B & L peddles two-wheel technology

B & L Bicycles shop owner Brice Erickson talks about the features of his electronic bike after gliding up High Street on Monday in Pullman.

JACOB MOORE, Former Evergreen sports editor

Brice Erickson and his wife Leanne opened B & L Bicycles in downtown Pullman roughly two decades ago without fully understanding the extent of Pullman’s hilly climate — a complex issue for any startup bike shop.

“We didn’t realize the effect of the hills when we started the store,” Erickson said. “If I had read up and looked at the bike racks up on the campus, I probably would have had some second thoughts on that. It’s always been a little bit of a challenge.”

Erickson said the shop is anything but standard for this town. In large areas, shop owners can decide to fit specific niches, like road bikes or Italian bikes, he said.

“We don’t have that option out here,” Erickson said with a chuckle. “So, we have to be a pretty broad range of capability. This store is not what you’d expect to find in Pullman.”

It’s not uncommon for customers to be surprised when they walk into the shop for the first time, Erickson said. The combination of bicycles and technology tends to overwhelm people.

Saddle pressure mapping, high speed motion capture cameras, the fit cycle, electronic bikes and more. As Erickson said, bikers won’t find this variety up in Spokane.

In fact, some equipment can hardly be found in America, he explained.

“You will not go into any other bike shop and see this equipment,” Erickson said. “Most of this equipment is strictly in fit studios, and you have to be in large metropolitan areas for it to even work.”

Pullman’s hills are intimidating, but with the technology in Erickson’s shop, like electronic bikes, they are more approachable.

Some riders use them as a luxury, while others use them to commute, Erickson said. Whatever the case may be, they are beginning to sell at a much higher rate.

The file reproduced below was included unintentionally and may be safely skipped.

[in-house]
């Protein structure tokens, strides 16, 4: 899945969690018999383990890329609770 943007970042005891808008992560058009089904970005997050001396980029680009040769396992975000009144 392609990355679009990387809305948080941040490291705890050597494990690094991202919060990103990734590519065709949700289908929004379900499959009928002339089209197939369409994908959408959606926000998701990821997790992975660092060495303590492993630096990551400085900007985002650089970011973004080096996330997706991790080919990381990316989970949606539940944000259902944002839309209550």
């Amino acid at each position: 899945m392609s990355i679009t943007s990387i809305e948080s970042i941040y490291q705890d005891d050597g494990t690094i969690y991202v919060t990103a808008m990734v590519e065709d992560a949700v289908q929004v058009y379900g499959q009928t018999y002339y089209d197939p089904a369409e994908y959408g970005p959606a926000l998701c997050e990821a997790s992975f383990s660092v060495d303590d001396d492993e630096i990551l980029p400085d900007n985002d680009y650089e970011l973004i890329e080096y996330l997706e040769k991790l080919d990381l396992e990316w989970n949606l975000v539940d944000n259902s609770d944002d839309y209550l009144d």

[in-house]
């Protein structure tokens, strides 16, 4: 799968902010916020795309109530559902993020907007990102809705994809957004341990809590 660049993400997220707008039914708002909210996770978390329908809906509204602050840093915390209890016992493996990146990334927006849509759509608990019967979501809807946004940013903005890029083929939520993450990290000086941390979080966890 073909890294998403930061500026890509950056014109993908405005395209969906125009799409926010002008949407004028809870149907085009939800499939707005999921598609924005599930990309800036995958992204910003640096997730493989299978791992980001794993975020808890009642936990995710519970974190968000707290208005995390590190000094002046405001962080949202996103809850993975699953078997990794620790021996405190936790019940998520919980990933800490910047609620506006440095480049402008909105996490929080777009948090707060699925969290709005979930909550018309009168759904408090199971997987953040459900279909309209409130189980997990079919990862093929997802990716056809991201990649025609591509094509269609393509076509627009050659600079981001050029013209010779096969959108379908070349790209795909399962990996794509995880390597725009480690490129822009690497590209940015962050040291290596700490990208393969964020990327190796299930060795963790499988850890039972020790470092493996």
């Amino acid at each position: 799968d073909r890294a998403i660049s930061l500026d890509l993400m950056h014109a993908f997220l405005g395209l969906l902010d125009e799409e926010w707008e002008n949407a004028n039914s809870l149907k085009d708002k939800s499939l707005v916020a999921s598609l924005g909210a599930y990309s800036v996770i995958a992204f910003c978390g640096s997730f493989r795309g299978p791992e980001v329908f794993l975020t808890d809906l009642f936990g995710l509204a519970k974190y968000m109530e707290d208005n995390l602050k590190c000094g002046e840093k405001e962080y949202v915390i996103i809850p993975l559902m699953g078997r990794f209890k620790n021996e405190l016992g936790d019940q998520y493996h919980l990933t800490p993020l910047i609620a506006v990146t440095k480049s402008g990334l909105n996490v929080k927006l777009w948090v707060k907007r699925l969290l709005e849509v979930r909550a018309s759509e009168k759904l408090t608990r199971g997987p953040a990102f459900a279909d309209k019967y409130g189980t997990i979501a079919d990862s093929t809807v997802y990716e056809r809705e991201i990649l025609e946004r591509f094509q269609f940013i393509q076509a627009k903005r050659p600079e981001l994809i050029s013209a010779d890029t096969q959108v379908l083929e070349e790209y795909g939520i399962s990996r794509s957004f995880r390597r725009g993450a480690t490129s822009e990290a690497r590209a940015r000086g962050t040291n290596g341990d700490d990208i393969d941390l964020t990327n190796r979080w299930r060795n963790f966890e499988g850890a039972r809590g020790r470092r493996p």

“The pedal-assist bikes are really taking off now,” Erickson said. “We’ve sold a number over the years, but this year has been a whole new category.”

While the multi-thousand-dollar price tag may jump out at potential buyers, Erickson emphasized that there’s a reason people are using electronic bikes over vehicles. Some of those reasons include the price of gas, the environmental friendliness and the ability to ride gracefully up hills.

Instead of pedaling up huge slopes, e-bikes give customers the option to propel up hills, letting the bike absorb the workout.

For customers who purchase this technological bicycle, or any bicycle, for that matter, Erickson provides a basic level of fit. That is to say, customers are guaranteed a proper frame size and a bike tailored to match their needs.

For a lot of people, Erickson said, the biggest complaint is that their seat hurts. This is typically caused by a muscle imbalance — something detectable in the saddle pressure mapping, a seat cover that shows what happens between the pelvic structure and the rider.

“We also have this for insoles,” Erickson said. “I have the first one of those shipped out in North America, and it was here in Pullman.”

B & L Bicycles deals with a variety of bikers, Erickson said. They have customers with pain issues, like hip replacements, knee replacements, back surgeries or traumatic brain injuries. Sometimes customers are just looking for better performance or a tailored bike that’s more comfortable to them.

The mechanical technology near the back of the shop indicates B & L offers more than just selling and tailoring.

“We can pretty much work on anything that comes through our door that’s bicycle-related,” Erickson said. “I started as a mechanic, and the store has always had a strong mechanical edge to it because we deal with everything from very inexpensive bikes to very, very high-tech bikes.”

LUKE HOLLISTER | The Daily Evergreen
B & L Bicycles employee Joseph Maloney works on a customer’s bike seat Monday in downtown Pullman.

This is likely to bring in even more customers who may need a bike fix, but Erickson and his employees are excited about the bike trails that should enhance the biking atmosphere around Pullman.

The new Cougar Climb bike trail was recently added to the list of paths around the community. However, there’s one that Erickson wants to see more than others — the Bill Chapman Palouse Trail.

“That’s the rail trail going from Pullman through Albion and out to Colfax,” he said. “If we were to connect that to the Latah Trail, that would get us close to 50 miles of trail, which would then become a huge draw.”